Avian influenza, also known as bird flu, has been causing outbreaks in birds worldwide, including more than 7.2 million birds in Canada. The virus can sometimes spread from birds to humans, and while there have been more than 800 human cases reported worldwide, it is still considered rare and poses a low risk for the general public who have limited contact with infected animals.
Symptoms of avian flu in humans can mimic those of other common illnesses, such as fever, cough, aching muscles, and sore throat. Human infections with avian influenza A(H5N1) are rare and mostly occur after close contact with infected birds or highly contaminated environments such as poultry farms or live bird markets.
The Canadian Food Inspection Agency (CFIA) and Health Canada have emphasized that there is no evidence to suggest that eating thoroughly cooked poultry meat or eggs could transmit the avian influenza virus to humans. However, hunters of traditional foods, like wild geese and duck, and the people who prepare these foods may be at a higher risk, according to Health Canada. To help reduce any risk, the agency recommends Canadians cook game thoroughly to an internal temperature of approximately 71 C (160 F), and avoid direct contact with blood, feces, and respiratory secretions of all wild birds.
The poultry and egg industry in Canada is significant, with approximately 5,000 commercial producers raising over 790 million birds and producing over 803 million eggs for consumption in 2022. The CFIA has activated a response team of experts, including veterinarians, and administrative and field staff, to co-ordinate action with federal, provincial, and municipal partners and industries to help prevent the spread of the bird flu. The response includes thorough cleaning, disinfection, depopulation, and disease surveillance at infected premises, and placing "movement controls, such as quarantining" on infected areas to prevent the disease from spreading.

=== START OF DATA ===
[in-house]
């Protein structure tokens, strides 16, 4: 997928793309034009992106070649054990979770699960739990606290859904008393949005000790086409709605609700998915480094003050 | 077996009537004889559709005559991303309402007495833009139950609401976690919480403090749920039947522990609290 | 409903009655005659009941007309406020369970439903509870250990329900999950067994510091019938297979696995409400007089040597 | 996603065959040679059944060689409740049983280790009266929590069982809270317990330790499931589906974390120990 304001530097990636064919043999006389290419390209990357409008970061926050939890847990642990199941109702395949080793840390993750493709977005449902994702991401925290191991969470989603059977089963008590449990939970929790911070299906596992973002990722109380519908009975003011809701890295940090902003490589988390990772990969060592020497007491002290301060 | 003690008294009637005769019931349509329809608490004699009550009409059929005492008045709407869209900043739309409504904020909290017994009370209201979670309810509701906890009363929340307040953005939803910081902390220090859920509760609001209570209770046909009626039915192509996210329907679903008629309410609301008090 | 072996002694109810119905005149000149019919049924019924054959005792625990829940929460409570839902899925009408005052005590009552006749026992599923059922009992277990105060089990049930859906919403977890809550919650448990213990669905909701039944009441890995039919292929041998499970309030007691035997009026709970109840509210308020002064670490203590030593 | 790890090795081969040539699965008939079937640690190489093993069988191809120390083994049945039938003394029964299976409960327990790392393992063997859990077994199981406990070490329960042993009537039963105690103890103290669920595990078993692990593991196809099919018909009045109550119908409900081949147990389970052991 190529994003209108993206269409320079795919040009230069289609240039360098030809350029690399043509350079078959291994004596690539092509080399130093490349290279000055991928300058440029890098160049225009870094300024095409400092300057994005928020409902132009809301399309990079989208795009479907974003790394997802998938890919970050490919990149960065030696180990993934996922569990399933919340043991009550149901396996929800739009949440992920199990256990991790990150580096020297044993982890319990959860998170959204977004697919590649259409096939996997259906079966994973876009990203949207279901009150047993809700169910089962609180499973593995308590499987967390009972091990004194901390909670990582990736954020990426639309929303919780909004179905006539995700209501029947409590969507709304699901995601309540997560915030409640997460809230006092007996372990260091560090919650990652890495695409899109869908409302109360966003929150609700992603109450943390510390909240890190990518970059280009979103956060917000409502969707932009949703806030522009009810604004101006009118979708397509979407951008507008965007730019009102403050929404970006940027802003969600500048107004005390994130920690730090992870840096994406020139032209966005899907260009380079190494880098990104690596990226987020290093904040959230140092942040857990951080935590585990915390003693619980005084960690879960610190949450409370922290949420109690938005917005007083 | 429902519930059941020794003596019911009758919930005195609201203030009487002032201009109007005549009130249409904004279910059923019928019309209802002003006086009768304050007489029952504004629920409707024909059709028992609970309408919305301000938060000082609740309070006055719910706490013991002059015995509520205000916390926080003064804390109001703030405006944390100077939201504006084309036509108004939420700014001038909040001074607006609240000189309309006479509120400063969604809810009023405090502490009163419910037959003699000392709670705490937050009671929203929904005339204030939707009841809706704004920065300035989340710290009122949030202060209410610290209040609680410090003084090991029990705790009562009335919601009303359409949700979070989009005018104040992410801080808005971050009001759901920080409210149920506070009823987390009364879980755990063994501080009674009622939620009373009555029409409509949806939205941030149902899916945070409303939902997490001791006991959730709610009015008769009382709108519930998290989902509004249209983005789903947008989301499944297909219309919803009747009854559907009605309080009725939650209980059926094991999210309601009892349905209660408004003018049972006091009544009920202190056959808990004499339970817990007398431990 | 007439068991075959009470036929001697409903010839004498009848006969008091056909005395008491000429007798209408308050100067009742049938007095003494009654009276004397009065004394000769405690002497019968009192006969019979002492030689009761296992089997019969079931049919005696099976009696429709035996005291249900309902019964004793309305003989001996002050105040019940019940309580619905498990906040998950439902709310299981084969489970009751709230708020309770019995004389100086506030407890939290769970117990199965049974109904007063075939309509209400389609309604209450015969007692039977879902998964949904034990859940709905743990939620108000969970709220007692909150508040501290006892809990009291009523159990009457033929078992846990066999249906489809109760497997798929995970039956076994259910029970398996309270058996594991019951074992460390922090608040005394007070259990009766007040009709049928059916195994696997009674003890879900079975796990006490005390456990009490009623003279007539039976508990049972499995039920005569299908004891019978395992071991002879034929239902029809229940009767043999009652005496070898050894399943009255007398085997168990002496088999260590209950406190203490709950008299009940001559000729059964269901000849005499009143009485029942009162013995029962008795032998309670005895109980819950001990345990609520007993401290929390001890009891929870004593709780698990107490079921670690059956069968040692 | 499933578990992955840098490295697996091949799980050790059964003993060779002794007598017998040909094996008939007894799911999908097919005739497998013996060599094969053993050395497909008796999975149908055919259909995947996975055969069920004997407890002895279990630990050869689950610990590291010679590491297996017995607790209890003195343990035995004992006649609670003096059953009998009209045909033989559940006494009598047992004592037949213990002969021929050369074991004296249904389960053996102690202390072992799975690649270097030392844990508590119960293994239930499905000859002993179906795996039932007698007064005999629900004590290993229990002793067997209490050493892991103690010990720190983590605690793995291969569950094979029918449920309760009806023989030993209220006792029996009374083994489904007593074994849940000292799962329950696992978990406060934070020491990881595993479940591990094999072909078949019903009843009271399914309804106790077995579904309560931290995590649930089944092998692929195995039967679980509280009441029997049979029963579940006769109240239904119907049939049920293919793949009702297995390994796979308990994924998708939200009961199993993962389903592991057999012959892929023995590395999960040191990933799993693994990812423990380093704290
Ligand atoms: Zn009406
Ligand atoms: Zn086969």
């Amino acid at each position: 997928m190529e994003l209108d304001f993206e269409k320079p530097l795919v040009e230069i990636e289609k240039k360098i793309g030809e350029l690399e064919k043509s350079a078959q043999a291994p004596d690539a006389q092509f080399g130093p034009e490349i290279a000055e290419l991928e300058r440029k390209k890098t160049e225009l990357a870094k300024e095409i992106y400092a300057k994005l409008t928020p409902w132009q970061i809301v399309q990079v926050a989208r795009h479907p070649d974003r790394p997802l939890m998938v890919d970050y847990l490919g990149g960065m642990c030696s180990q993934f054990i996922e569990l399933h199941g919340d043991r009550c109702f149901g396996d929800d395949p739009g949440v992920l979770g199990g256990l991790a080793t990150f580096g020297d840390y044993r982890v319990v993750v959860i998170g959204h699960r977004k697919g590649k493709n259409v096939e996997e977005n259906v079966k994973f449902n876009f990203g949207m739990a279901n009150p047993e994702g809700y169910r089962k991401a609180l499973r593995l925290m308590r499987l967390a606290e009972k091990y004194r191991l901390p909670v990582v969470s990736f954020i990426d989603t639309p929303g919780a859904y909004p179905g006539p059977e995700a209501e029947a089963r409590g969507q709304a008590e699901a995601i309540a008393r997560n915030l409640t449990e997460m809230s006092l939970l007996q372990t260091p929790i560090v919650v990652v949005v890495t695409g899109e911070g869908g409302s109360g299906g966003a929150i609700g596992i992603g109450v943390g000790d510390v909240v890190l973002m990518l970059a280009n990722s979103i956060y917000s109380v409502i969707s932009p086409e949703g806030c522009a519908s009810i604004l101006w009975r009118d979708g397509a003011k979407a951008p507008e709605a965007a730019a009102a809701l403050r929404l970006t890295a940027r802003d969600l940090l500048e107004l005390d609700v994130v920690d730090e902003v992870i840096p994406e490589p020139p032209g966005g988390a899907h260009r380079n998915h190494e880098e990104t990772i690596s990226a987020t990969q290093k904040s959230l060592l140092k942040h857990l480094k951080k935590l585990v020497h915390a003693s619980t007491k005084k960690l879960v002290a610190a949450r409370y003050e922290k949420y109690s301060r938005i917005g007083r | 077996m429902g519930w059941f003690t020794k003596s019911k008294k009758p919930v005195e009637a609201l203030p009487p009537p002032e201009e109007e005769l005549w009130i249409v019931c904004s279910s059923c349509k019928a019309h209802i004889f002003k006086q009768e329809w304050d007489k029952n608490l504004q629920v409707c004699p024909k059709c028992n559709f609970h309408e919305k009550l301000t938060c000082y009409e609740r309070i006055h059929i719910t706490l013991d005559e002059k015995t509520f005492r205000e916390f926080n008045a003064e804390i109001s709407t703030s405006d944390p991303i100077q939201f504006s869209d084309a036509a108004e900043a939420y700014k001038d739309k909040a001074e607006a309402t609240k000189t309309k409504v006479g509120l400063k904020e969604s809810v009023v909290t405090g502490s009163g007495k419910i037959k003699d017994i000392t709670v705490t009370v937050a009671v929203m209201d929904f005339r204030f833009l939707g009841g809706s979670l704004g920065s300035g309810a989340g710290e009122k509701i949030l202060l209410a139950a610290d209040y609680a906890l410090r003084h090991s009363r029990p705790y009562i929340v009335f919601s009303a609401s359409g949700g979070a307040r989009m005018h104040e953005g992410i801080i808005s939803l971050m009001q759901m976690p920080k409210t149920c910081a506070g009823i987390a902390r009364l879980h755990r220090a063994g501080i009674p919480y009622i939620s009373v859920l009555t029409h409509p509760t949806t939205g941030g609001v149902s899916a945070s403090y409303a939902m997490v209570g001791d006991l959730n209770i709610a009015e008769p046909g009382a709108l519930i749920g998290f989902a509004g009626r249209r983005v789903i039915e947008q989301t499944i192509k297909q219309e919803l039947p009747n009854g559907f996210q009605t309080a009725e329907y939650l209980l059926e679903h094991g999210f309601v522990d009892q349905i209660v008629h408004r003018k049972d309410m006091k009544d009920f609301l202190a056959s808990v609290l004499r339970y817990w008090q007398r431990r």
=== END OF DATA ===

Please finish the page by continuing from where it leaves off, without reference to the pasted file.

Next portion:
The CFIA also imposes strict requirements on the import of animals and animal products from countries where avian influenza is known to exist. The agency monitors the situation closely and responds to the presence of H5N1 HPAI in small flocks, commercial and non-commercial farms with birds across Canada. The response helps eliminate and prevent the spread of HPAI in poultry while minimizing the impact of the disease on Canadians and international trade.
In conclusion, the current global outbreak of avian influenza is a significant concern for the poultry and egg industry in Canada, as well as for public health. While the risk to the general public is low, precautions should still be taken to minimize the risk of infection. The CFIA and Health Canada are actively monitoring the situation and taking steps to prevent the spread of the disease. The industry and consumers alike should remain vigilant and take necessary precautions to help prevent the spread of avian influenza.
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Credits & References
Photo by Edward Jenner: https://www.pexels.com/photo/man-doing-a-sample-test-in-the-laboratory-4033148/
Photo by cottonbro studio: https://www.pexels.com/photo/bird-agriculture-farm-eggs-4911795/